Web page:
[A ROYAL AFFAIR opens in Cleveland on Wednesday November 21st exclusively at the Cedar Lee Theatre.]
Review by Bob Ignizio
In the late 1700s a king, a queen, and a doctor form a tragic love triangle that has far reaching social and political ramifications in A ROYAL AFFAIR. The story begins when Queen Caroline (Alicia Vikander) agrees to marry King Christian VII of Denmark (Mikkel Følsgaard), seeing it as the culmination of everything she was raised for. However she is unprepared for the King's erratic behavior and callous treatment of her. After dispensing with her most important duty as queen, providing Christian with a male heir, Caroline does her best to live her own life. Christian lives his own life as well, setting out on a tour of Europe that mostly involves getting drunk and visiting prostitutes.
Many in the court believe the King is insane, but based on what we see it's just as likely that he's bored at not having anything to do. That changes when his new personal physician Doctor Johann Friedrich Struensee (Mads Mikkelsen) begins sharing his enlightenment era ideas with both King and Queen. With Struensee's encouragement, the King finds the backbone to start making actual decisions about his kingdom. Struensee shares more than just ideas with Caroline, and the two embark on a passionate affair. All three work together to bring progressive ideas to the Danish government, but as they disrupt the status quo it's no surprise that they make enemies along the way. And with Struensee's lack of discretion, it's not hard for those enemies to learn of the affair and use it against him.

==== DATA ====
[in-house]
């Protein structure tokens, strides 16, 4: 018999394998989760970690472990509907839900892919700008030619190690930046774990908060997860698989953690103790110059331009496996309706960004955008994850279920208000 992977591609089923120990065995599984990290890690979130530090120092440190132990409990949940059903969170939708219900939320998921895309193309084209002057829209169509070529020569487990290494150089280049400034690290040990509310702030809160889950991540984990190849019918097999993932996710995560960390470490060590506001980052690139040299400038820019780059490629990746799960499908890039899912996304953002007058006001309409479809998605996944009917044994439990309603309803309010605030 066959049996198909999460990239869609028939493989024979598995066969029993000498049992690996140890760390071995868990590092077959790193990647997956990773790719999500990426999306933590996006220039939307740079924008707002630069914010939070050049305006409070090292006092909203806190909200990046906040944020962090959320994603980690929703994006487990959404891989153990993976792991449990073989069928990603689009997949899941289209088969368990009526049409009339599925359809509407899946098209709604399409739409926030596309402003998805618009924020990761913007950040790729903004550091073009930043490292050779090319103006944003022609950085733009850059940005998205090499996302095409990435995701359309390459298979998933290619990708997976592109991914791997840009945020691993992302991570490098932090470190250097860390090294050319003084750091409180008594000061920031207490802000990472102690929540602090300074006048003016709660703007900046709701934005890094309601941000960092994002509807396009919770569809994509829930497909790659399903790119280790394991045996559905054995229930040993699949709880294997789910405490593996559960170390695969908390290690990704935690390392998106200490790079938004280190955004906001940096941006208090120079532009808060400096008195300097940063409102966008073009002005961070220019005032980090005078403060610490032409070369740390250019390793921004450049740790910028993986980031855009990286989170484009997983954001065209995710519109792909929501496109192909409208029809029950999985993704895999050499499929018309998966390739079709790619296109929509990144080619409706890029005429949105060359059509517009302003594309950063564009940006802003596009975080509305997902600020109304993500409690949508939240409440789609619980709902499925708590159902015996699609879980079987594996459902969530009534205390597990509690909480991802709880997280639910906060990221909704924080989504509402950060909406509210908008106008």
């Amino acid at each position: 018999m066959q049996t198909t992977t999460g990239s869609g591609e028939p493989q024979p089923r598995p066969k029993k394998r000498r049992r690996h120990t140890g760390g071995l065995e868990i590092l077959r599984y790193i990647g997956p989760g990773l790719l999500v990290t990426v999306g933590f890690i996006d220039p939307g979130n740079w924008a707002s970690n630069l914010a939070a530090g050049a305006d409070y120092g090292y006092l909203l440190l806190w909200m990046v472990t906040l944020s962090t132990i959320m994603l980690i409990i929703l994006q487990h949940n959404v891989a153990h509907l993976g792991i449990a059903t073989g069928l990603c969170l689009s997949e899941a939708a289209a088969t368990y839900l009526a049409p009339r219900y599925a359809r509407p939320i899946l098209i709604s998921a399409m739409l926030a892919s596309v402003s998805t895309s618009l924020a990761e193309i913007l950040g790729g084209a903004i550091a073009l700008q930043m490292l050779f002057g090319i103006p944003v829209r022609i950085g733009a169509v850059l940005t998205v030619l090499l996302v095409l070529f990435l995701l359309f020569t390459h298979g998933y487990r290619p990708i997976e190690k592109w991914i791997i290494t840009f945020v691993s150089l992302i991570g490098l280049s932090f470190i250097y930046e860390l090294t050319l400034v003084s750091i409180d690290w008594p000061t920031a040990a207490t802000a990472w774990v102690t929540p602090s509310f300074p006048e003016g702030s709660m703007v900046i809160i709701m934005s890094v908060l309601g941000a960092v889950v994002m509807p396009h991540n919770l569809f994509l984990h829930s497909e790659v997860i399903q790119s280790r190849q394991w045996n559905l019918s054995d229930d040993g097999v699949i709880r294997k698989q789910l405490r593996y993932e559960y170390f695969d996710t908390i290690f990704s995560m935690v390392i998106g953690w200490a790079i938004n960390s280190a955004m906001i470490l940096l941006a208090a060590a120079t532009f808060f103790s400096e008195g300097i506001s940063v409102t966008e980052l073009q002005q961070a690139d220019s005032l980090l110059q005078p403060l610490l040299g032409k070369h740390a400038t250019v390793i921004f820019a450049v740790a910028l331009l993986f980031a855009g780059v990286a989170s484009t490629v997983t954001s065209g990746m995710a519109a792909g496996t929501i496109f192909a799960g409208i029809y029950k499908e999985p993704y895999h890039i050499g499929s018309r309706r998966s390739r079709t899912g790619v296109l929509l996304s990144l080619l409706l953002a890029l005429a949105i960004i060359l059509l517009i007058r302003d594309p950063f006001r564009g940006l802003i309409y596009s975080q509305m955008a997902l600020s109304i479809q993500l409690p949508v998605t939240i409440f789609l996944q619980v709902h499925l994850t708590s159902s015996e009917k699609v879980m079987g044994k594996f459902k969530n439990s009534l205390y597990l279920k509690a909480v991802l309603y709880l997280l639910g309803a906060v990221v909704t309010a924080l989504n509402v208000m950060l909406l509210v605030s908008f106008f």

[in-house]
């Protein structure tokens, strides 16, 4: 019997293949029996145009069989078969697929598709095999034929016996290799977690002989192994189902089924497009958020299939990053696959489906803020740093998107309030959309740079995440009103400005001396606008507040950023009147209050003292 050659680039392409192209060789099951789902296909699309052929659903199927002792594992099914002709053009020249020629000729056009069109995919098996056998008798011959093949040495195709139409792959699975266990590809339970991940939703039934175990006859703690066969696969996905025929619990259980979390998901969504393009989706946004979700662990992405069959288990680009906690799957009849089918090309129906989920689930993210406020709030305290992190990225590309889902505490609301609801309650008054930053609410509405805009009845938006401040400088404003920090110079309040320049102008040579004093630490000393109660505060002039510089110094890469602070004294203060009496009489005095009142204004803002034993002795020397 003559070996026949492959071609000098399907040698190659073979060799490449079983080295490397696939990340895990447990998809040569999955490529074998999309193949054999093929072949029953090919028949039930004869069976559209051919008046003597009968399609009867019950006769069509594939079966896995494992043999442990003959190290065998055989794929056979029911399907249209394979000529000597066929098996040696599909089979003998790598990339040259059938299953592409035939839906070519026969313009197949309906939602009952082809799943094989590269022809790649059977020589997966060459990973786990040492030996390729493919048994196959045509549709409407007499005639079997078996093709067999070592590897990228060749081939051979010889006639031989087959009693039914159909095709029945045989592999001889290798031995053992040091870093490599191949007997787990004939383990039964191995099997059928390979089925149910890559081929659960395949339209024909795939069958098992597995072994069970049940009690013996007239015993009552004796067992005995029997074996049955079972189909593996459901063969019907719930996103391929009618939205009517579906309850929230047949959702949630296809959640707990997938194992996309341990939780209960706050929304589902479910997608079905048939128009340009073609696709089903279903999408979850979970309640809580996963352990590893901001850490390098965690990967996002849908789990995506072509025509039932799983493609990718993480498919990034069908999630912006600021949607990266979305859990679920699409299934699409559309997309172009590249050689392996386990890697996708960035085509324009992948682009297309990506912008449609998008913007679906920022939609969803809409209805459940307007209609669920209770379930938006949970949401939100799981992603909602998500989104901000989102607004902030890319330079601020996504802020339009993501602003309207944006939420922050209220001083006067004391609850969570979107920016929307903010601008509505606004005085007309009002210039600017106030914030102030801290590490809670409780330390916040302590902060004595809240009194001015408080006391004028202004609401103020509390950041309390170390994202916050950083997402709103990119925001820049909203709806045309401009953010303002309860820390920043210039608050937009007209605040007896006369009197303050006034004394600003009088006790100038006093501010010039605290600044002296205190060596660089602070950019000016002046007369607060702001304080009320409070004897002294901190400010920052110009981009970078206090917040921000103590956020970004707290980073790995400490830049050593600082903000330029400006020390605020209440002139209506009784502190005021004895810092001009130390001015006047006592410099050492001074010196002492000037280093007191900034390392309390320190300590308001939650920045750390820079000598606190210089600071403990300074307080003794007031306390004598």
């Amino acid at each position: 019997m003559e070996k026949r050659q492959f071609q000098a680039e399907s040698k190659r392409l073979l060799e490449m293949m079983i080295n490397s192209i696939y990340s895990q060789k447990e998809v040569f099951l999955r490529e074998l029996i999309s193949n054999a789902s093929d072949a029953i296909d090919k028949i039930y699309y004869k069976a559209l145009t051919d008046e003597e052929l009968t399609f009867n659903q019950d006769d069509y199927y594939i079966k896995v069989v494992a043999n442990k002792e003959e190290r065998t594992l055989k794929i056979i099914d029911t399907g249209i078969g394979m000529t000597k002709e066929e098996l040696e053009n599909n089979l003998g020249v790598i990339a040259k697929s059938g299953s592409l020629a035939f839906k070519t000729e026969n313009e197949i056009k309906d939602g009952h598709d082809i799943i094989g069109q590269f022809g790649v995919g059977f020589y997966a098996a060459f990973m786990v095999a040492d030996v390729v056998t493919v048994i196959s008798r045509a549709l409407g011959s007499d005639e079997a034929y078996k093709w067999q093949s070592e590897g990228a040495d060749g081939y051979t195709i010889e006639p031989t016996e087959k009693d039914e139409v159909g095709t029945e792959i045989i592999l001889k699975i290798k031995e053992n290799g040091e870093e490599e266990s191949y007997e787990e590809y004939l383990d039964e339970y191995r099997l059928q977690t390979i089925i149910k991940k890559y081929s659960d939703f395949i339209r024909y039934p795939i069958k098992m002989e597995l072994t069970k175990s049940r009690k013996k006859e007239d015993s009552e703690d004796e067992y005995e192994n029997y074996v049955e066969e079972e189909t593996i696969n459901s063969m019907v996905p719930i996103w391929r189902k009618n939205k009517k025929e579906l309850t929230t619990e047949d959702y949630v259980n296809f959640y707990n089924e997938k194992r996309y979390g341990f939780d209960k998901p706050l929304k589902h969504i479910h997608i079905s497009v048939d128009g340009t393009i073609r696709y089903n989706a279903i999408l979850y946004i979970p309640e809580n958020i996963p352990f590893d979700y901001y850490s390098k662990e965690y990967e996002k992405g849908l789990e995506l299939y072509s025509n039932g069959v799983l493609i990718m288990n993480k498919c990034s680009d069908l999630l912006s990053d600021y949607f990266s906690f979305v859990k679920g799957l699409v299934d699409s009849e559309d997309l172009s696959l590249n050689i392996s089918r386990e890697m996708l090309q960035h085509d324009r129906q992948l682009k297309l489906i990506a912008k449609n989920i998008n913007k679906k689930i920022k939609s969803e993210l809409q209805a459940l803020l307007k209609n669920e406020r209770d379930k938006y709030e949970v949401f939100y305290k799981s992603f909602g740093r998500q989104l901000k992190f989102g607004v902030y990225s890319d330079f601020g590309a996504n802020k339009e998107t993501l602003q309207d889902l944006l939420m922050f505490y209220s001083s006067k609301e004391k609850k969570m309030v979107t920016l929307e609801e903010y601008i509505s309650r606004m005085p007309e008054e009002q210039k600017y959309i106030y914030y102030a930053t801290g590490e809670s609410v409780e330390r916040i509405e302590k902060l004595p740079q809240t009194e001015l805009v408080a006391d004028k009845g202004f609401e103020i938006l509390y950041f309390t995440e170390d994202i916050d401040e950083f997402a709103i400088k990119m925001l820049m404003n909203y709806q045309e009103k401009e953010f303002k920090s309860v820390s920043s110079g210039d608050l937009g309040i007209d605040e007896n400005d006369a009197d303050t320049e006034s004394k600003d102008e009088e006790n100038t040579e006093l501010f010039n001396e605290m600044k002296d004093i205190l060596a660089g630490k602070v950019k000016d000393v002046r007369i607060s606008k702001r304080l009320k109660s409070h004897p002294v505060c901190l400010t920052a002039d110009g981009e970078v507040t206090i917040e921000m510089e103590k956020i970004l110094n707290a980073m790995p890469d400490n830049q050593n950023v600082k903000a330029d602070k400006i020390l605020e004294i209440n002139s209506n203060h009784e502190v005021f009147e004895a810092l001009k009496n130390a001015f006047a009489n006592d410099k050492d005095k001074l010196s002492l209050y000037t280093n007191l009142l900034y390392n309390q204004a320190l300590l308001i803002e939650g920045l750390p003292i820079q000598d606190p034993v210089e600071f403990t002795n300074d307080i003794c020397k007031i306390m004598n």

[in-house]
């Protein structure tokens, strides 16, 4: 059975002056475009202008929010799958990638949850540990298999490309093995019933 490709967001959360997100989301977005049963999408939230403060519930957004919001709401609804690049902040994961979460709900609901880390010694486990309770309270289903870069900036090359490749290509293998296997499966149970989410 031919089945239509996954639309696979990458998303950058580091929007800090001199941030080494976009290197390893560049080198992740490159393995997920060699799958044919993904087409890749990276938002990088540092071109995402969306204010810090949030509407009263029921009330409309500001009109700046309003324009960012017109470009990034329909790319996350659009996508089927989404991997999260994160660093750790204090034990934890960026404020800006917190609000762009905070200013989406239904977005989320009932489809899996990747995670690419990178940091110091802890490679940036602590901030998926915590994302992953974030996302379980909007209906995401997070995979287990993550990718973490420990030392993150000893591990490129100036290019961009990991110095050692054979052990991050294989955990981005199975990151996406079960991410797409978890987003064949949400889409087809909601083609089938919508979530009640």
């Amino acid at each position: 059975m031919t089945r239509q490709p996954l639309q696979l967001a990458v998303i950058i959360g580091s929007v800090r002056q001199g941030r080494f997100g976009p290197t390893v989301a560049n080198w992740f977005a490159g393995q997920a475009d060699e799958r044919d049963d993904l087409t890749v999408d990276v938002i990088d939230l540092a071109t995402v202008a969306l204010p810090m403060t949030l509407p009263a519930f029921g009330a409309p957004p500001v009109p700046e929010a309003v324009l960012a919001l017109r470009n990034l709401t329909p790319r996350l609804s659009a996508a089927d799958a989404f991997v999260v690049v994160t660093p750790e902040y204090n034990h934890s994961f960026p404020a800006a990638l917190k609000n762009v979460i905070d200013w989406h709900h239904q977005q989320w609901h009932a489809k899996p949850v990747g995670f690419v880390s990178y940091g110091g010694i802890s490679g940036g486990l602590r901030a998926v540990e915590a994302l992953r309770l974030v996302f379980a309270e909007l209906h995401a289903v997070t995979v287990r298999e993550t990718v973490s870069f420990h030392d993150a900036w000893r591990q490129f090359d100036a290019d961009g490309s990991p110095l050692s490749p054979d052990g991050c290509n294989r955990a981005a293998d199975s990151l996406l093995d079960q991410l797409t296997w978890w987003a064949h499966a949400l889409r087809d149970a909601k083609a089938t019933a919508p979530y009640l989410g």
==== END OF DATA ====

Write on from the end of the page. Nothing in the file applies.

All this is more or less a true story, although being a bit rusty on my Danish history this reviewer can't speak to its accuracy. Regardless, A ROYAL AFFAIR offers a compelling story brought to life with considerable visual aplomb by director/co-writer Nikolaj Arcel and cinematographer Rasmus Videbæk. There are several stunningly beautiful shots in the film that wouldn't be out of place framed and hanging on a museum wall, but the film is just as capable of conveying the down and dirty side of late 18th century Europe. It's somewhat less successful at conveying the heat and passion in the central love story between Caroline and Struensee – the chemistry is there between the performers, but the way it plays out on screen often feels stiff and distant.
Fortunately the film offers plenty of interest to make up for its less than sizzling romance, giving each of its principal characters strong individual arcs. Struensee goes from doctor of the people to practically being King himself, growing careless with his newfound power. Christian may well have some mental issues, but he's more bored and insecure than anything else. His friendship with Struensee gives him confidence and, at least for a while, allows him to enjoy life. As for Caroline, even though to a large extent she serves mainly as our point of view, recounting the events of the film in a letter to her children, we get to see her grow as well. Sheltered and naïve when we first meet her, by the end of the film she knows all too well how the game is played. 3 out of 4 stars.
As Published on Examiner.com